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Inclusive tuition offers hope for physically challenged youngsters, as Liu Wei and Cao Pengyuan report for Xinhua China Features.
"My dream is to be a soldier guarding the country," said 13-year-old Yongzhi proudly. Sadly, his dream may never come true because a hereditary limb condition means he is unlikely to grow as tall as his peers.
Yongzhi is one of 18 disabled children at Anding Primary School in Jingdong Yi autonomous county, Yunnan province in Southwest China. He is popular and known for his frequent laughter, but secretly he is scared of being mocked by his able-bodied classmates.
However, since he has joined a photography class, he has gradually become more confident.
A special class
One day at the end of 2016, Yongzhi"s father was told that his son had been selected to join a photography class. He was astonished, as Yongzhi had never even seen a smartphone, still less a camera.
Photography can be difficult for children with physical or mental disabilities. More often than not, they need special instruction and extra tutoring after school.
Liu Yuyang, a freelance photographer who was awarded the Magnum Foundation Human Rights Fellowship in 2014, does not view disability as something that needs fixing. He said all children are born equal, and they are entitled to look for the beauty in life, irrespective of whether they are disadvantaged or not.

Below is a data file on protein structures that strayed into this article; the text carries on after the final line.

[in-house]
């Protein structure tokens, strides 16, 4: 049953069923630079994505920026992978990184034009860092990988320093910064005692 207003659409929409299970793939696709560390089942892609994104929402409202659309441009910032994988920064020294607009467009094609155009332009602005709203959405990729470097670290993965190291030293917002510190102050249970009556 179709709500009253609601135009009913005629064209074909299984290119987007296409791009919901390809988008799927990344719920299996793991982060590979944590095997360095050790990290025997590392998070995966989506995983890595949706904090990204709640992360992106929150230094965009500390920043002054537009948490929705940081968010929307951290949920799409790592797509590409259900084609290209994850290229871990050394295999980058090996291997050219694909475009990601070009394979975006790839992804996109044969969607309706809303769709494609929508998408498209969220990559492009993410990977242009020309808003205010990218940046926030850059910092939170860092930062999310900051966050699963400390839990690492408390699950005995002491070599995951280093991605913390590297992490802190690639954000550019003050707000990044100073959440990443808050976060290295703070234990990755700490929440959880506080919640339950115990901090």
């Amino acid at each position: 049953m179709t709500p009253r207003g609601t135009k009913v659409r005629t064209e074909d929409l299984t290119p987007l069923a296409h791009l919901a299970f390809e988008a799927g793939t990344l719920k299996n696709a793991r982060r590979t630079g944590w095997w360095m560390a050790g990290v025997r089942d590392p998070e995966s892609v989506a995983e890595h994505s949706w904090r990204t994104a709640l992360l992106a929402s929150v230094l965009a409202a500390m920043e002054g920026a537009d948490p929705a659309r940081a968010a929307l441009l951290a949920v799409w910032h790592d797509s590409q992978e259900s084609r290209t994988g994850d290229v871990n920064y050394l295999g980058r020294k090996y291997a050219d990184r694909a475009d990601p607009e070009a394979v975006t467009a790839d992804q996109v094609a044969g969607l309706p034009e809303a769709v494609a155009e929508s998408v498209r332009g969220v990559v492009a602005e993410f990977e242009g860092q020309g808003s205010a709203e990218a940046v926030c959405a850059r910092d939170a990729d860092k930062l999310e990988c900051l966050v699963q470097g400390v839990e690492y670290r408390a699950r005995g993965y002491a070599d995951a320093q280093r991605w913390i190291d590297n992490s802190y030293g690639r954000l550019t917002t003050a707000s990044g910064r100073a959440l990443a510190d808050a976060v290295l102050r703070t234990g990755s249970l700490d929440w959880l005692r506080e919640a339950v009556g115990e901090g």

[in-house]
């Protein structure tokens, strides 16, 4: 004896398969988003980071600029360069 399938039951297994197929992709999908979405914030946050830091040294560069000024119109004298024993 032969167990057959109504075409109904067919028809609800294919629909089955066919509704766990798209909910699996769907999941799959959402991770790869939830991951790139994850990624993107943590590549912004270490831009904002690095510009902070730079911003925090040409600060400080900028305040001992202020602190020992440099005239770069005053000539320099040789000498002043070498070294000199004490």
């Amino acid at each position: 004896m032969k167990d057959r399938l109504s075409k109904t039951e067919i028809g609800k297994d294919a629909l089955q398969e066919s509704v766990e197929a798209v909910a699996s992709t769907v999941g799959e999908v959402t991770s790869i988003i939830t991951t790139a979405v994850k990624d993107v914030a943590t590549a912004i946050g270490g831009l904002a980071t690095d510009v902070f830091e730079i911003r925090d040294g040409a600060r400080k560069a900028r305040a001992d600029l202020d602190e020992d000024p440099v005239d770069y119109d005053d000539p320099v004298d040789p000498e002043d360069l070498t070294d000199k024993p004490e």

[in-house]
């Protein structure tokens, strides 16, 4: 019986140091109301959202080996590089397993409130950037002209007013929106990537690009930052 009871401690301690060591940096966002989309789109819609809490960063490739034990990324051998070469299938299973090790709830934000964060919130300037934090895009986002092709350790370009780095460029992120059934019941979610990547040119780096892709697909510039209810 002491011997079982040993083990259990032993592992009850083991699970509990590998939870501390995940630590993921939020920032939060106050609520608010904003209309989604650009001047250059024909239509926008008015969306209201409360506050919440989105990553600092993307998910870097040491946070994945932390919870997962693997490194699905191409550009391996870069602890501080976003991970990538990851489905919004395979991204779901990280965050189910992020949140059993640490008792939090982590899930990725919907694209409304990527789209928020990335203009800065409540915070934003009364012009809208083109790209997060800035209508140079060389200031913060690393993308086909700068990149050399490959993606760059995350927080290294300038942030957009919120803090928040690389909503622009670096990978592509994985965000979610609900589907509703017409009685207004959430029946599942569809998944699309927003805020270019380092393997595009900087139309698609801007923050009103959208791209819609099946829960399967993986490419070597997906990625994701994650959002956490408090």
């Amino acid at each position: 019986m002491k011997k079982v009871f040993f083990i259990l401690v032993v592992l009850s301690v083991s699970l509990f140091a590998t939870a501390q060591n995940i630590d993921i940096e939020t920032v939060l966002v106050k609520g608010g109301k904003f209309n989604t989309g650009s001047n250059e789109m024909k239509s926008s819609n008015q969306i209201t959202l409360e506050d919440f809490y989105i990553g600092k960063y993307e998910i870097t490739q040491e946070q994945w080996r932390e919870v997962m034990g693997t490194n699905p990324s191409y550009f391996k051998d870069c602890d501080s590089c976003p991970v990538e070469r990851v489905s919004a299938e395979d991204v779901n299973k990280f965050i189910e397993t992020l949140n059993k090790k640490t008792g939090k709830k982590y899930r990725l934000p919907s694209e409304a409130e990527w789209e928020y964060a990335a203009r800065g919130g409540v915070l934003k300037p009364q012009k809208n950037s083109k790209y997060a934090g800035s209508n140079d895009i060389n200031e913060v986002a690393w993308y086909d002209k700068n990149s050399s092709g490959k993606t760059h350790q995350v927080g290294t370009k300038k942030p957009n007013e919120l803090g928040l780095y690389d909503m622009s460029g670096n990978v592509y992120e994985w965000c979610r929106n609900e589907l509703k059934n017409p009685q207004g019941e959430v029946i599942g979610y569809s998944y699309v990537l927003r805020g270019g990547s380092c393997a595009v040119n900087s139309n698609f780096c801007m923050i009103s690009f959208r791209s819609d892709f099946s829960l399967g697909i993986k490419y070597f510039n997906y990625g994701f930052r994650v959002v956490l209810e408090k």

Accordingly, he contacted Save the Children, a global NGO that focuses on child development and protection which has successfully piloted inclusive education programs in China for years, and offered to use his expertise to help disabled children.
After two months of preparation, Liu started his class, which included three disabled and three able-bodied children, a perfect model of inclusive education, where the youngsters can learn from each other.
Between January and September last year, the 25-year-old photographer offered the students several sessions, running from two to five days, teaching them about techniques such as photo composition and exposure.
Sometimes the group traveled to the countryside to practice taking photos. Liu also left cameras for his students to use after class to allow them to express their artistic talents freely.
"In addition to normal classes, I organized photo exhibitions and peer reviews to encourage their artistic exchanges," he said.
As an experiment in inclusive education, the class was provided in the spirit of non-exclusion, nondiscrimination and acceptance of all.
"The inclusive photography class was not designed solely for disabled children, but shared with able-bodied kids. In the process, they learned how to participate and share. Sometimes the work could be done only by cooperating－usually one student came up with ideas and the other did the shooting," Liu said.
Yongzhi surprised his teacher with his photographs of elderly women tending sheep, schoolgirls playing basketball and men walking donkeys. His work displayed a balance and harmony between motion and stillness.
Another student, 7-year-old Lu Youlin, took photos of his older brother on a path near their home. Before shooting, he put a flower between his brother"s lips "to make the scene more artistic－a tip from my teacher".